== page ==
This Week, I Read Christina Thatcher: How to Carry Fire

Image Credit: Lís Clíodhna via Unsplash

“Conjure every fire you have ever read about—/London’s gutting, Brisbane’s breadless
/factory, Boston’s burning,” the speaker says in Christina Thatcher’s collection of poems, How to Carry Fire. The collection has several threads that run through it–Thatcher’s family history, poverty, addiction, and how to move on, how to heal from past trauma.

In the titular poem, “How to Carry Fire,” the speaker says: “Remember/your aching home, the leftovers/of your childhood journals flaking/in the hot shell of your bedroom.” She talks about gathering up all of one’s memories, then adding them into the fire.

“Take what those flames/can give you,” the speaker says, in a particularly powerful moment.

“Stay wary now. You must never let the light/go out. Keep it lit until you learn to glow,” the speaker says. She’s talking about using the strength of will to keep oneself going.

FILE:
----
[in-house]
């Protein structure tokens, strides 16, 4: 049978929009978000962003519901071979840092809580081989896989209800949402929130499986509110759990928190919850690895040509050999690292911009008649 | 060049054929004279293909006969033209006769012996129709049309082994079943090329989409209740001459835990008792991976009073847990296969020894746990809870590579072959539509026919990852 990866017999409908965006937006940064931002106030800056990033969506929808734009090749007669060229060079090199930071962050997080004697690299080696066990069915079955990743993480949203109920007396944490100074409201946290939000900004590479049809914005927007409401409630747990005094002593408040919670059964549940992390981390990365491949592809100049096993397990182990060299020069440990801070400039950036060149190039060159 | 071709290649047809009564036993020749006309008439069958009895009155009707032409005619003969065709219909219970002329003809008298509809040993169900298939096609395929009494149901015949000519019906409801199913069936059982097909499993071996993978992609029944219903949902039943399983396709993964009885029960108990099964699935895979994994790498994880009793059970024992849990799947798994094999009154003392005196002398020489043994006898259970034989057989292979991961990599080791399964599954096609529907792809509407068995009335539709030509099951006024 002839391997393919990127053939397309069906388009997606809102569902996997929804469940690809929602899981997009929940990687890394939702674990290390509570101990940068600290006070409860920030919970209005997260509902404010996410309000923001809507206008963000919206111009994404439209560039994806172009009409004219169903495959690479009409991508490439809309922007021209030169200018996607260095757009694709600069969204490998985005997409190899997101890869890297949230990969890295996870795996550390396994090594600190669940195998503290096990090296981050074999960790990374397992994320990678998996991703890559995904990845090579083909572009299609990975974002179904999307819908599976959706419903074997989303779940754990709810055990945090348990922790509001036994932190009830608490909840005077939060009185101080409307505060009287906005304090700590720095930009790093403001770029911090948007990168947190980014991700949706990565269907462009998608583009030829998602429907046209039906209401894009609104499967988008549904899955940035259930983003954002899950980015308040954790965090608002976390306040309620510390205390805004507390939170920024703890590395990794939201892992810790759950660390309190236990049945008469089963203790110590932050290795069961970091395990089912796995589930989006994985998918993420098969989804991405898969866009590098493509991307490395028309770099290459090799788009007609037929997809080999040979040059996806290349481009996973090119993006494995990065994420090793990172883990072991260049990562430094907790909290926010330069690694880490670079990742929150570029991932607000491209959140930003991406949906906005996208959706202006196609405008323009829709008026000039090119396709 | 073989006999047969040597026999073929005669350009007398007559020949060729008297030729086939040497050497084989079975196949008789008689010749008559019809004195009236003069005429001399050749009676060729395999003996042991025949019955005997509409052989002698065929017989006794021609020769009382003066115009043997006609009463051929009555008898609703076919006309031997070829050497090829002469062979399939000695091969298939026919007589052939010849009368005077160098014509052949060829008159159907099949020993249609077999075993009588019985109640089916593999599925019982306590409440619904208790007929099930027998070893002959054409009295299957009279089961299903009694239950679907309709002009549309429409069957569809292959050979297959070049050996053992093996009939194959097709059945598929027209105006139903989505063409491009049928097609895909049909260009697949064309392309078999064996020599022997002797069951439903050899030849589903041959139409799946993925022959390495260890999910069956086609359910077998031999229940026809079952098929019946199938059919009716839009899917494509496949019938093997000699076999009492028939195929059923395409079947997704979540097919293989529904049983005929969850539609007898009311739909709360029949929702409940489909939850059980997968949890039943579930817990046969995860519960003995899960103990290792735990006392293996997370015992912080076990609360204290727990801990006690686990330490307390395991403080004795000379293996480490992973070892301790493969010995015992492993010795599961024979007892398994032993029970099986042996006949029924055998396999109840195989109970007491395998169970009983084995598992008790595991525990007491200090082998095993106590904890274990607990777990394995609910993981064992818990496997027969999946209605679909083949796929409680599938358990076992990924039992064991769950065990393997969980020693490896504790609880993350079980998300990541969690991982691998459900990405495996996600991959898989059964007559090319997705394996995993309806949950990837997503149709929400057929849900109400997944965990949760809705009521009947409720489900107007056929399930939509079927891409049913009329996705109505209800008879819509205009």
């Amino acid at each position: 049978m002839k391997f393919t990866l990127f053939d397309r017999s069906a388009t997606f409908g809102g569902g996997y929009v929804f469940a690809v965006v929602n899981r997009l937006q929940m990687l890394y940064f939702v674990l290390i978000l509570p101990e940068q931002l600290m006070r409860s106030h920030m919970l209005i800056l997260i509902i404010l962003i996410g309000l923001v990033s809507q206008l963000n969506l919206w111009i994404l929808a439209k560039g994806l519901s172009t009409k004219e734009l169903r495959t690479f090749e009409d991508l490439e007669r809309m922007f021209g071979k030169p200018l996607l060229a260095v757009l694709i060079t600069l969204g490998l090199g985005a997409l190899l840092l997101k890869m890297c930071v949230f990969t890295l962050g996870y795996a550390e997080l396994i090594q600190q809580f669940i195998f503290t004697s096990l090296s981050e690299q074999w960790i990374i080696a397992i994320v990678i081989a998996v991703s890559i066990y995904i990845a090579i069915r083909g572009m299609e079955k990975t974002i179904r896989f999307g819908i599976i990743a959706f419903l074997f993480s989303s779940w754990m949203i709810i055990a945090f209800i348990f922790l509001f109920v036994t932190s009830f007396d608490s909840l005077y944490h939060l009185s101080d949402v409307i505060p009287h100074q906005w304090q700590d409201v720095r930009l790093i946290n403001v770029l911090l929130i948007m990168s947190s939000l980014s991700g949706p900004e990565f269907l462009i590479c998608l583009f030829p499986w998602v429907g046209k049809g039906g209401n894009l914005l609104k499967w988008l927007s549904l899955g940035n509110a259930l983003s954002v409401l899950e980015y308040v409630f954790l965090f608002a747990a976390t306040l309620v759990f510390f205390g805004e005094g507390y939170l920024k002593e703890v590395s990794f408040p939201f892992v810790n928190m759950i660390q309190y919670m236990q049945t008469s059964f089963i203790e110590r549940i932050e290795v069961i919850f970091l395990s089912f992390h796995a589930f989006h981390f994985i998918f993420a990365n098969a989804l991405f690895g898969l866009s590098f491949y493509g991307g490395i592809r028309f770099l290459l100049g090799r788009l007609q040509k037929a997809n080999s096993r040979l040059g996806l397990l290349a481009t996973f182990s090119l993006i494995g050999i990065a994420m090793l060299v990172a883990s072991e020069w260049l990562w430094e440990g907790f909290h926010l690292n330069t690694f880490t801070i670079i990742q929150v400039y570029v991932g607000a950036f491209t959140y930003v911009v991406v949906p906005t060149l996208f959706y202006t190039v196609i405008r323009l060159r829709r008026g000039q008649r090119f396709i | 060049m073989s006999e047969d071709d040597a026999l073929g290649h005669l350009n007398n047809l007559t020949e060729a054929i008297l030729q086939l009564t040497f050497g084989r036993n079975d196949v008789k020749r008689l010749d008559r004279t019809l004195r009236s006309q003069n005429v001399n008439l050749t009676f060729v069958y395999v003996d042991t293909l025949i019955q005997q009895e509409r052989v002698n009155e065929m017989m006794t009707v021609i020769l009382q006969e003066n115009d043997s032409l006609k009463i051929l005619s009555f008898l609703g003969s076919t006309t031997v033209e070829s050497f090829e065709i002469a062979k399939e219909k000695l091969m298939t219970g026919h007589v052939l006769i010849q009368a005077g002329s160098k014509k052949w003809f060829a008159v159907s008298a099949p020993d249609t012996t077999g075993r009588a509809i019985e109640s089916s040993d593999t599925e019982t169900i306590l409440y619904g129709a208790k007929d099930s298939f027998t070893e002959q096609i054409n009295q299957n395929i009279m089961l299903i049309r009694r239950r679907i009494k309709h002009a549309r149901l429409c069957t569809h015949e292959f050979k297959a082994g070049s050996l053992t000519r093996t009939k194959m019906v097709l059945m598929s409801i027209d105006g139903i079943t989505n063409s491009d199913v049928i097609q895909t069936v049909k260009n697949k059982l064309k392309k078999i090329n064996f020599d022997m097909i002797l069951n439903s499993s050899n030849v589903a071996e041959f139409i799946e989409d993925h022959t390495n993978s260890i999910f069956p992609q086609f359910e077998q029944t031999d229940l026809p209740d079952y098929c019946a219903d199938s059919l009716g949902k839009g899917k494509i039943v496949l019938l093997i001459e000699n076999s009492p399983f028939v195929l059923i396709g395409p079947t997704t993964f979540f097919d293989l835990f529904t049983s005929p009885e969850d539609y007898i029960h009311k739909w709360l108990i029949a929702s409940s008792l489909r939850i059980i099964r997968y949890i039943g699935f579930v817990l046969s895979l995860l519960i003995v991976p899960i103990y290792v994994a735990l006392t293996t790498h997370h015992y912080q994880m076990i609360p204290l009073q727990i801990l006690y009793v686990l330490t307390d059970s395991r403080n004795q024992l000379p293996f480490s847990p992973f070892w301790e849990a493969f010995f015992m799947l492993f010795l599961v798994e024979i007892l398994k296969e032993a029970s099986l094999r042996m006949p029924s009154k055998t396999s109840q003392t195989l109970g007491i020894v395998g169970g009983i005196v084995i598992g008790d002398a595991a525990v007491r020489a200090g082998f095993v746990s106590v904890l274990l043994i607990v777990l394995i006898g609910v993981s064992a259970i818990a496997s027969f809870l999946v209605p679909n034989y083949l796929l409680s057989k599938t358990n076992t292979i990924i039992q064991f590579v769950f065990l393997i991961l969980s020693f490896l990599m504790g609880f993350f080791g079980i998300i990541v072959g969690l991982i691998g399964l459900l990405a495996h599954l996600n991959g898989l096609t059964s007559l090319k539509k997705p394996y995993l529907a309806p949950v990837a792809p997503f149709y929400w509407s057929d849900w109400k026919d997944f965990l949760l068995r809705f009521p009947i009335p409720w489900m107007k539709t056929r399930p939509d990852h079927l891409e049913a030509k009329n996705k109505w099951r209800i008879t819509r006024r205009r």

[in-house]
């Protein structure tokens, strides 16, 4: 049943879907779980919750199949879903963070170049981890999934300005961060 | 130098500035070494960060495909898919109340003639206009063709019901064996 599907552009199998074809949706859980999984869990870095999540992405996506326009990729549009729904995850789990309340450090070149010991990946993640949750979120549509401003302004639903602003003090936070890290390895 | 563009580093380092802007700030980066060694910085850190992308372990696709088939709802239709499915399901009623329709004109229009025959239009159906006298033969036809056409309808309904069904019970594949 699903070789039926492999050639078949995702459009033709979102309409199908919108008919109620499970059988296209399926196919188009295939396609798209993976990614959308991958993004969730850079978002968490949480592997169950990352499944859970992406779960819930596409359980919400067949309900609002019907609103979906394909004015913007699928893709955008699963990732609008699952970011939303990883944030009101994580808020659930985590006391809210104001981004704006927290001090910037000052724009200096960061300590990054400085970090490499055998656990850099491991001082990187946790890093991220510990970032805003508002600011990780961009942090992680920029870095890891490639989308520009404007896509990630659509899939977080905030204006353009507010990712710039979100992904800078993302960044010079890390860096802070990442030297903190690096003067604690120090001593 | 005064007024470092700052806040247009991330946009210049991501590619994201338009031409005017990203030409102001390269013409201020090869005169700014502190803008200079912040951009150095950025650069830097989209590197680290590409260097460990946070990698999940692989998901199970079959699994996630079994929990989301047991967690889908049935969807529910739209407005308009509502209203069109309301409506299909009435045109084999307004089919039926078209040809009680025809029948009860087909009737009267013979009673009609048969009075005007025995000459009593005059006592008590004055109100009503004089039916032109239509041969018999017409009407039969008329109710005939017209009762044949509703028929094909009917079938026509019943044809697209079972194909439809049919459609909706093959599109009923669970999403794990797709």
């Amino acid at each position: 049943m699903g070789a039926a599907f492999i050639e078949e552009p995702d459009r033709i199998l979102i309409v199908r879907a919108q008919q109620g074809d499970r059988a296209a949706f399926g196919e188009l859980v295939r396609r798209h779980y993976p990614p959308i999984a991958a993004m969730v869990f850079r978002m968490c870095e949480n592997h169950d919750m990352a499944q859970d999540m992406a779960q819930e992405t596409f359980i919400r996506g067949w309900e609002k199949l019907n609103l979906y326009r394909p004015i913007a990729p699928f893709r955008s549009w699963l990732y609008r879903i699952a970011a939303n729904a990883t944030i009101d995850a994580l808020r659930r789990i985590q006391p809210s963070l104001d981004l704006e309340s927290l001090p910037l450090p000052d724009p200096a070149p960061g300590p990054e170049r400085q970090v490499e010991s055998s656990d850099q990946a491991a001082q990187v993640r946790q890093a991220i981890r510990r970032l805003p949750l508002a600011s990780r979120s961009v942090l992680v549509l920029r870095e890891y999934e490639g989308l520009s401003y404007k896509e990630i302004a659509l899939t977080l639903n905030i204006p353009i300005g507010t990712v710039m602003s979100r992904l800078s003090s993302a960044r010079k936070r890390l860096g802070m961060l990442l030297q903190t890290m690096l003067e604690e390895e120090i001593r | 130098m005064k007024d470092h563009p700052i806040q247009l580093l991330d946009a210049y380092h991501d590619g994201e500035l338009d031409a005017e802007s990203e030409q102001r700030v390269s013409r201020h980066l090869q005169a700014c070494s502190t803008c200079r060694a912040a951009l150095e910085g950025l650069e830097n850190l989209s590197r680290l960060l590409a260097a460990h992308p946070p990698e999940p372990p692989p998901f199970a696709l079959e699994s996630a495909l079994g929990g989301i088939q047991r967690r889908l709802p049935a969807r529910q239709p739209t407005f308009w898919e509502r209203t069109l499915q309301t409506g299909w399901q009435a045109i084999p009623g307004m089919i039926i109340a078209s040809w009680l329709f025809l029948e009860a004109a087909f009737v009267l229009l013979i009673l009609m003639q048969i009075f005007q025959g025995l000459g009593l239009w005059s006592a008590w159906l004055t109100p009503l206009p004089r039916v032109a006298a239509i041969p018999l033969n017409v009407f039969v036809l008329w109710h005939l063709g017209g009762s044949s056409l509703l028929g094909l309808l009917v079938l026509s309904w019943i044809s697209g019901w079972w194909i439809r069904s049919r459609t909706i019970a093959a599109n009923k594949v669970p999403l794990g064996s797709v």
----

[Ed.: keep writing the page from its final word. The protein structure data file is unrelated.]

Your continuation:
There are a lot of strengths to this collection, which I enjoyed immensely. Thatcher’s work is written in a way that makes her pieces accessible to readers who might find poetry overwhelming. She writes in a way that is straightforward–it’s both honest, raw, and hopeful.

There are, ultimately, two choices. You can allow yourself to be destroyed by your past, or you can overcome it. How to Carry Fire is a testament to the will to live and prosper. I highly recommend this book, which is available now through Parthian Books.


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